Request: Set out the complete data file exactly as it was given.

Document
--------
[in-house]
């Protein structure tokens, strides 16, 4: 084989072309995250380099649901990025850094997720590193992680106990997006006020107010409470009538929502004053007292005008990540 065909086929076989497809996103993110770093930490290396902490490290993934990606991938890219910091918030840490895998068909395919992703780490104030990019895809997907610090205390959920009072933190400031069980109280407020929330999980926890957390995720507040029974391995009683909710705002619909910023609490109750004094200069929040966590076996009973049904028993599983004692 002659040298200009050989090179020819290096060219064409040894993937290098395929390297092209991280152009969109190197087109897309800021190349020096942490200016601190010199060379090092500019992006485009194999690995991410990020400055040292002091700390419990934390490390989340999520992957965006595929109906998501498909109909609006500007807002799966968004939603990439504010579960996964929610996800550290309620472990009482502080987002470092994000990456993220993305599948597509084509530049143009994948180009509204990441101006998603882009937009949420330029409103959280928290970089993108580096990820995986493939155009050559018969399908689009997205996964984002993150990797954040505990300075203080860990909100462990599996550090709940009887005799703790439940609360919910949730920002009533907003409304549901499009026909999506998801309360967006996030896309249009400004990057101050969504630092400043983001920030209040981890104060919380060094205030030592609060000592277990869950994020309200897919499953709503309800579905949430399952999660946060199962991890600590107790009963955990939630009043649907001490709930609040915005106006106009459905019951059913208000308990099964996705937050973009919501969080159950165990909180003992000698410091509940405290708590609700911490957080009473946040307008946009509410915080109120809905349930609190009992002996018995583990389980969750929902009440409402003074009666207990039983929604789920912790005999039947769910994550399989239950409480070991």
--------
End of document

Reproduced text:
[in-house]
């Protein structure tokens, strides 16, 4: 084989072309995250380099649901990025850094997720590193992680106990997006006020107010409470009538929502004053007292005008990540 065909086929076989497809996103993110770093930490290396902490490290993934990606991938890219910091918030840490895998068909395919992703780490104030990019895809997907610090205390959920009072933190400031069980109280407020929330999980926890957390995720507040029974391995009683909710705002619909910023609490109750004094200069929040966590076996009973049904028993599983004692 002659040298200009050989090179020819290096060219064409040894993937290098395929390297092209991280152009969109190197087109897309800021190349020096942490200016601190010199060379090092500019992006485009194999690995991410990020400055040292002091700390419990934390490390989340999520992957965006595929109906998501498909109909609006500007807002799966968004939603990439504010579960996964929610996800550290309620472990009482502080987002470092994000990456993220993305599948597509084509530049143009994948180009509204990441101006998603882009937009949420330029409103959280928290970089993108580096990820995986493939155009050559018969399908689009997205996964984002993150990797954040505990300075203080860990909100462990599996550090709940009887005799703790439940609360919910949730920002009533907003409304549901499009026909999506998801309360967006996030896309249009400004990057101050969504630092400043983001920030209040981890104060919380060094205030030592609060000592277990869950994020309200897919499953709503309800579905949430399952999660946060199962991890600590107790009963955990939630009043649907001490709930609040915005106006106009459905019951059913208000308990099964996705937050973009919501969080159950165990909180003992000698410091509940405290708590609700911490957080009473946040307008946009509410915080109120809905349930609190009992002996018995583990389980969750929902009440409402003074009666207990039983929604789920912790005999039947769910994550399989239950409480070991």